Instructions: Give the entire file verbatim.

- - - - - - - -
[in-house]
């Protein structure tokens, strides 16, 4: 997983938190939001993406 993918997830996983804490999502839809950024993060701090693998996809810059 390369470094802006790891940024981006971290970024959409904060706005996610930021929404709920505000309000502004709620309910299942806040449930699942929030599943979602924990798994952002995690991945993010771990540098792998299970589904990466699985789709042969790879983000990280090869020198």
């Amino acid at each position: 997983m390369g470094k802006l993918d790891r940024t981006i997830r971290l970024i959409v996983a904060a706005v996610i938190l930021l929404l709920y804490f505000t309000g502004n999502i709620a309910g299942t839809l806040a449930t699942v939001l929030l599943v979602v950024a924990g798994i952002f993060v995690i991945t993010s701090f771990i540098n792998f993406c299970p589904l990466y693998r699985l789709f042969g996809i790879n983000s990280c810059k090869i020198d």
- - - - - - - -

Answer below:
[in-house]
């Protein structure tokens, strides 16, 4: 997983938190939001993406 993918997830996983804490999502839809950024993060701090693998996809810059 390369470094802006790891940024981006971290970024959409904060706005996610930021929404709920505000309000502004709620309910299942806040449930699942929030599943979602924990798994952002995690991945993010771990540098792998299970589904990466699985789709042969790879983000990280090869020198």
């Amino acid at each position: 997983m390369g470094k802006l993918d790891r940024t981006i997830r971290l970024i959409v996983a904060a706005v996610i938190l930021l929404l709920y804490f505000t309000g502004n999502i709620a309910g299942t839809l806040a449930t699942v939001l929030l599943v979602v950024a924990g798994i952002f993060v995690i991945t993010s701090f771990i540098n792998f993406c299970p589904l990466y693998r699985l789709f042969g996809i790879n983000s990280c810059k090869i020198d």